We need a new concept of health, and resilience seems to fit the bill. Here’s why.
More than absence of disease
‘Health’ is a tricky concept to define, but ‘absence of disease’ clearly doesn’t cut it: not only because ‘disease’ is another slippery term, but also because it overlooks our potential to boost health way beyond a baseline level. Most of you are doing exactly that every day! The World Health Organization (WHO) uses a much improved definition: “Health is a state of complete physical, mental and social well-being and not merely the absence of disease or infirmity”. However, even this wider definition has no place for the individual’s dual capacity to resist health stressors and regain health post-illness – and even to learn and grow from the experience.
The concept of ‘resilience’, on the other hand, covers all these bases. Arising from the world of psychology, resilience has been defined as “An outcome of successful adaptation to adversity” by Alex J Zautra and co-authors, of the Resilience Solutions Group at Arizona State University. The authors identify two critical aspects to resilience:
- Recovery, or the ability of individuals to “bounce back and recover fully from challenge”
- Sustainability, or individuals’ capacity to thrive in the face of adversity.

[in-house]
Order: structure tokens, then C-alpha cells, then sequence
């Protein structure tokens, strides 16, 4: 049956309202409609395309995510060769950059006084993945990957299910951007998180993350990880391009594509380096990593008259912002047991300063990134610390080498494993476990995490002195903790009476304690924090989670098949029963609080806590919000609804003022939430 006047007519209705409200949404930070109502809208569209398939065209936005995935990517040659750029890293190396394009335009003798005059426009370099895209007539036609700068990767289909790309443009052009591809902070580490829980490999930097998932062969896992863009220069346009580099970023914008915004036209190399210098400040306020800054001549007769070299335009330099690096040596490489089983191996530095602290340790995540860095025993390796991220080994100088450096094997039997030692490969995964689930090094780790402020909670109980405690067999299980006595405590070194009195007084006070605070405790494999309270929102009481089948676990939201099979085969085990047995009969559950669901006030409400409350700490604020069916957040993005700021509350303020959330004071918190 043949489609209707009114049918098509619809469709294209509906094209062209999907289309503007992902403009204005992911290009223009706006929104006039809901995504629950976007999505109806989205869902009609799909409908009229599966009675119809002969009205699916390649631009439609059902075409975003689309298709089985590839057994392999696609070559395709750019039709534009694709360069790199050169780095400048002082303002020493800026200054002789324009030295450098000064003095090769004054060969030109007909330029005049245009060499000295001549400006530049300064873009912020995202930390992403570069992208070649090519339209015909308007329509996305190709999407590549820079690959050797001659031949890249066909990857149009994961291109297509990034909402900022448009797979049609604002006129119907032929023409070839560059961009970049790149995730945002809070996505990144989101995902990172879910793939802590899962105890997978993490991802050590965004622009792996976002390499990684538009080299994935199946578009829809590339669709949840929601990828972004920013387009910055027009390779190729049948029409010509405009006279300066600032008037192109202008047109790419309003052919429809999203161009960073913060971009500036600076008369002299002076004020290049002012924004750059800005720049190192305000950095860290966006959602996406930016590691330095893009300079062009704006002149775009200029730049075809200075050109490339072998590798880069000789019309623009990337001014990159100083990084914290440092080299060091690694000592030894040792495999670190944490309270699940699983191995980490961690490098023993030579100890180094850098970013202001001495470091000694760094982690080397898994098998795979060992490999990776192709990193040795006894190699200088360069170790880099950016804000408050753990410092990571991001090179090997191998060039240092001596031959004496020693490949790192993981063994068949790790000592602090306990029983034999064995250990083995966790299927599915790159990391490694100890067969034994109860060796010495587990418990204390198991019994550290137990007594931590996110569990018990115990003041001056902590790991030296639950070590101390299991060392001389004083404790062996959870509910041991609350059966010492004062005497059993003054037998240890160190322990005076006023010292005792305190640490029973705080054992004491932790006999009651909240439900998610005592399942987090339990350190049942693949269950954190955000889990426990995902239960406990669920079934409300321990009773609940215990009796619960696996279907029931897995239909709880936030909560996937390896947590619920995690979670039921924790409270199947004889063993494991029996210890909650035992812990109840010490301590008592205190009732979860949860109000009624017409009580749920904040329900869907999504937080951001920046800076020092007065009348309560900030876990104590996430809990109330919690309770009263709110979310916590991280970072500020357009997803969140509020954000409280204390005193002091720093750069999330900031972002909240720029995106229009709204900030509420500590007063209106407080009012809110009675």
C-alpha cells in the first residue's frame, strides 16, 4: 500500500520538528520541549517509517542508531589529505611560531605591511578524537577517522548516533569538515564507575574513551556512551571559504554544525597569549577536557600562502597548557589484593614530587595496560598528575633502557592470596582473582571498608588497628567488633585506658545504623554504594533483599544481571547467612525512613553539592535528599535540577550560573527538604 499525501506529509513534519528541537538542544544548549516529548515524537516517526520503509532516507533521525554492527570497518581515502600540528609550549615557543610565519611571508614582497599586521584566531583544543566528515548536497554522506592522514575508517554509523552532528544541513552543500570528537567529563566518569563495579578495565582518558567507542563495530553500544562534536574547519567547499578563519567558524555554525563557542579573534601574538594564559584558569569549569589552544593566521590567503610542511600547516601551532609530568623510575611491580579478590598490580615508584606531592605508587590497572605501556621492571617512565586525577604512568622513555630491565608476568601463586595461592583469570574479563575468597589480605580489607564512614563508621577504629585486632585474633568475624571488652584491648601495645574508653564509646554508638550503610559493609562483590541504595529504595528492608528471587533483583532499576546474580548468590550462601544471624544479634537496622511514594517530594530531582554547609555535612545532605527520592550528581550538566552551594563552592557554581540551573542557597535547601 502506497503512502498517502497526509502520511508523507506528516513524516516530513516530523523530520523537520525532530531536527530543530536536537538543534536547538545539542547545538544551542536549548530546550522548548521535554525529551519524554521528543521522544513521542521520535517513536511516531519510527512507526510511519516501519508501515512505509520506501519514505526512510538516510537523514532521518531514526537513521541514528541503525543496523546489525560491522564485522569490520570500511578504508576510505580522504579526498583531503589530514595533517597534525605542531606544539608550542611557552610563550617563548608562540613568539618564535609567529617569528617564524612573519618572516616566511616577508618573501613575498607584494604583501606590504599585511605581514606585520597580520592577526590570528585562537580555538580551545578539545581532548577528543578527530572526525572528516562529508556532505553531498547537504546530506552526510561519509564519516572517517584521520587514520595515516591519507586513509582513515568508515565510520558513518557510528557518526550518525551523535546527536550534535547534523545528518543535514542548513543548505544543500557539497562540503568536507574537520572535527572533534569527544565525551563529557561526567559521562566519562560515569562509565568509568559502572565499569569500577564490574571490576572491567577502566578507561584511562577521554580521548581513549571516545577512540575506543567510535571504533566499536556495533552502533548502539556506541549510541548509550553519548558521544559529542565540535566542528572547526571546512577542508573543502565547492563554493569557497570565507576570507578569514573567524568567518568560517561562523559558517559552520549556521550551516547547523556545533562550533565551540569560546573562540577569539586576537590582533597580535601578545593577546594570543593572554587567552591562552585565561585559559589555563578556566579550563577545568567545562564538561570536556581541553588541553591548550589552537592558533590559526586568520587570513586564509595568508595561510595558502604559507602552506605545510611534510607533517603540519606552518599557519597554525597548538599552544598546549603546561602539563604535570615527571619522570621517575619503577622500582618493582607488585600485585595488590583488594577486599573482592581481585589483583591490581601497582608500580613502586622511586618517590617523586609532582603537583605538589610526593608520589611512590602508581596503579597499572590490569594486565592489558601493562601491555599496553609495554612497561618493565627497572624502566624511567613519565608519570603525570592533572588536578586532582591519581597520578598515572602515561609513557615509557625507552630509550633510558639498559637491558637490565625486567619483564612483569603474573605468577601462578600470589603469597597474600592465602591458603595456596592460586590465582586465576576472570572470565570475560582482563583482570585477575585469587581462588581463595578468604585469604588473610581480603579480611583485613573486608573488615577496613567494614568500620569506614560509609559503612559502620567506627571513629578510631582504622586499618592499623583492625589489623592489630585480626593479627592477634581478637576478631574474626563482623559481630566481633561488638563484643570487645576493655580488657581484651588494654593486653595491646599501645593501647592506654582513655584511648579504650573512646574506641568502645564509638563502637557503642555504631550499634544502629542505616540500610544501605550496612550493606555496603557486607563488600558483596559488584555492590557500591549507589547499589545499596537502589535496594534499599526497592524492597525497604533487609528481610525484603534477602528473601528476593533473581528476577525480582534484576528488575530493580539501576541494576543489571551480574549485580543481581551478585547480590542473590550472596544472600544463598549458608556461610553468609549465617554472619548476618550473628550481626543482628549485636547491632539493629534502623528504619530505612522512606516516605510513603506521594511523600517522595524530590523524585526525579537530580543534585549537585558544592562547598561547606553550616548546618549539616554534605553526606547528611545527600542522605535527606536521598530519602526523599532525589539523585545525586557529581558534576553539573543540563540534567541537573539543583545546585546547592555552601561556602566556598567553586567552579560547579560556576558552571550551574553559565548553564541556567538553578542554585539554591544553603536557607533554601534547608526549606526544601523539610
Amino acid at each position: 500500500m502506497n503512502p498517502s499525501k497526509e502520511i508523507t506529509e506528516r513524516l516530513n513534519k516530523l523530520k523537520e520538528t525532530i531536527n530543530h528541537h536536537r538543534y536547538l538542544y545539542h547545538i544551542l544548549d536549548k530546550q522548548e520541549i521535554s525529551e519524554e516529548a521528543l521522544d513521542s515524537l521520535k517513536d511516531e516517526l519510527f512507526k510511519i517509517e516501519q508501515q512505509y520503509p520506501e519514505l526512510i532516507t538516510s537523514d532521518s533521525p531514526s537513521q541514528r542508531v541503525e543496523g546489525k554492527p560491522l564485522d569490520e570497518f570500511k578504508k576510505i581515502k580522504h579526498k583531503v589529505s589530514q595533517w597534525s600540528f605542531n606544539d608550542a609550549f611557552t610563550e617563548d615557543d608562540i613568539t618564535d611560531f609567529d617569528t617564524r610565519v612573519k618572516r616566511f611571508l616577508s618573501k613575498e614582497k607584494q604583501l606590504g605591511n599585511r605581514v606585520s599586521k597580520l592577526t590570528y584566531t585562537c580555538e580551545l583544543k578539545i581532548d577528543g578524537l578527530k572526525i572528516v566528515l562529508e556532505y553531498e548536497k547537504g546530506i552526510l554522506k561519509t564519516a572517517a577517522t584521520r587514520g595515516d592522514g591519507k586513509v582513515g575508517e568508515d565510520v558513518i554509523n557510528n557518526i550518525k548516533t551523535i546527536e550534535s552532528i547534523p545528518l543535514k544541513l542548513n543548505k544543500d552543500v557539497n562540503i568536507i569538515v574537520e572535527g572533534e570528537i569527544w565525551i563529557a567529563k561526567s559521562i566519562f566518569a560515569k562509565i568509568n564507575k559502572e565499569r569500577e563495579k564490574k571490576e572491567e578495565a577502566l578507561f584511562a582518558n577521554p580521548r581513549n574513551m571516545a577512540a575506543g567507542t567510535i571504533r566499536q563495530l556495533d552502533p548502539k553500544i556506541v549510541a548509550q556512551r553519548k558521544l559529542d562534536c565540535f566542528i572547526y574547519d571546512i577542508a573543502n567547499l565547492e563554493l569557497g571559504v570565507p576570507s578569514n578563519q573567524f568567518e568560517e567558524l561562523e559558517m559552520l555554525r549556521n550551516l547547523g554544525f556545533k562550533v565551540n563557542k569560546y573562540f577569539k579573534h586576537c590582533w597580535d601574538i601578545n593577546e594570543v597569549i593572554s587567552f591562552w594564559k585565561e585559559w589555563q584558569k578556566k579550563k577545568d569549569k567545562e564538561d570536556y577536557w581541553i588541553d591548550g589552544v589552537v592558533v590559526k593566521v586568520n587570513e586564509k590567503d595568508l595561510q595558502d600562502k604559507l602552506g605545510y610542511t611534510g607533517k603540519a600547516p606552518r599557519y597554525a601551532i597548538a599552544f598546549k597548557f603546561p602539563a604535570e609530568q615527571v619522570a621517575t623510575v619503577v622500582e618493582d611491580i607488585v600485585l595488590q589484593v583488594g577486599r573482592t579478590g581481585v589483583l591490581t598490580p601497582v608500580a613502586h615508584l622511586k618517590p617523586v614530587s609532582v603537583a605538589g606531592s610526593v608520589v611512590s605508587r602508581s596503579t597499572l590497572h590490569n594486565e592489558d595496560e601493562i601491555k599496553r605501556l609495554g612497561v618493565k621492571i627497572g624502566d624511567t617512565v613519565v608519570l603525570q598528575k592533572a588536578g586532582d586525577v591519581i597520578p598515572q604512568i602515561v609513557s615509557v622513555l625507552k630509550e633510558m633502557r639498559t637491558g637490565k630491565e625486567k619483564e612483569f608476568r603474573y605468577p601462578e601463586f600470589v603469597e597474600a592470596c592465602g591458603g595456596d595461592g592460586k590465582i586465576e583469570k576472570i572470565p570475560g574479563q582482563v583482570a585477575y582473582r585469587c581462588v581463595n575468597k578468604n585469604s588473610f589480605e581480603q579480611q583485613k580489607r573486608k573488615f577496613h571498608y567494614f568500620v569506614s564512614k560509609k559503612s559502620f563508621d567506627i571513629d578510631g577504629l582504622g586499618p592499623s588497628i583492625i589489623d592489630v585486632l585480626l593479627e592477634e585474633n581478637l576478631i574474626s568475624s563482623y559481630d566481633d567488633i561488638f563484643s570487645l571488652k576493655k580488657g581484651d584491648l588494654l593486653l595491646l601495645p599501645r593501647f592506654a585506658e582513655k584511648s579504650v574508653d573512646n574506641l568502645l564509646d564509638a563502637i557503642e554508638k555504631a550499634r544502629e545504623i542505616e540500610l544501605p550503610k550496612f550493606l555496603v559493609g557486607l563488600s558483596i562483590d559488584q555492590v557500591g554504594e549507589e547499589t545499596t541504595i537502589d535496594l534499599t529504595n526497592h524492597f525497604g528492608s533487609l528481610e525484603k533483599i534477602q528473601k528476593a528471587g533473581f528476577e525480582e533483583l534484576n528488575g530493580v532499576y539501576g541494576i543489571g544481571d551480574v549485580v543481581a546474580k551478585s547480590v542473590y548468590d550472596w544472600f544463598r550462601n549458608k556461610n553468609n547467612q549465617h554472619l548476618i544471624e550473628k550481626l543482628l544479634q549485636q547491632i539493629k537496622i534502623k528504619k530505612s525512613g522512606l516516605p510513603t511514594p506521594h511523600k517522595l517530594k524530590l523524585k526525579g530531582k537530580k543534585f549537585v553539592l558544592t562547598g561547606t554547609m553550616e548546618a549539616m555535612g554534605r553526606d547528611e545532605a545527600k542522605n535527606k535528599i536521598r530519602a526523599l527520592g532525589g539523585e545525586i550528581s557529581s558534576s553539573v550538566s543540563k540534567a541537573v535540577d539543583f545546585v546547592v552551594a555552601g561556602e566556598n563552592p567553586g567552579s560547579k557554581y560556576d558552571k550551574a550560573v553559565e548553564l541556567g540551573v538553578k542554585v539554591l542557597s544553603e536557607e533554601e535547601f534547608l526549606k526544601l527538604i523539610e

Recovery and sustainability
Zautra et al observe that “Some initial psychological distress following stressful experiences is expected…from a resilience perspective, speed and thoroughness of recovery from harm are the key outcomes to observe.” The same is true of health as a whole: not only psychological/mental health, but physical, emotional and spiritual health as well. We need to consider true health as the ability to recover quickly and completely from potentially health-damaging influences – a concept that has long been widely accepted in terms of recovery from exercise and cardiovascular health.
Turning briefly to sustainability, Zautra et al highlight that ecologists “Define the resilience of an ecosystem as its capacity to absorb perturbations/disturbances before fundamental changes occur in the state of that system.” In other words, sustainability is the capacity of individuals to maintain positive direction and goal seeking in life, whatever life throws at him or her; “To pursue aims that give life meaning,” in the authors’ words.
Widening our concept of health
People without any outward signs of disease are clearly not guaranteed to be truly healthy. Being symptom-free says nothing about whether an individual is on track to develop a disease in a month or a decade, nor does it indicate whether that person is living a positive, productive or happy life. Equally true is the notion that people with diagnosed physical or mental illness may frequently live such happy and fulfilled lives. However, our current, narrow definitions of health exclude these possibilities. Applying resilience-based concepts to health would blow our definitions wide open, and do a far better job of encompassing the complexities of what it means to be human and healthy.
And these are the very concepts that we will be taking directly to governments as we continue our work to help forge improved policies. These should be designed not to help big businesses make us sicker, but rather to help people better manage their health by natural means. That’s what sustainable healthcare is all about.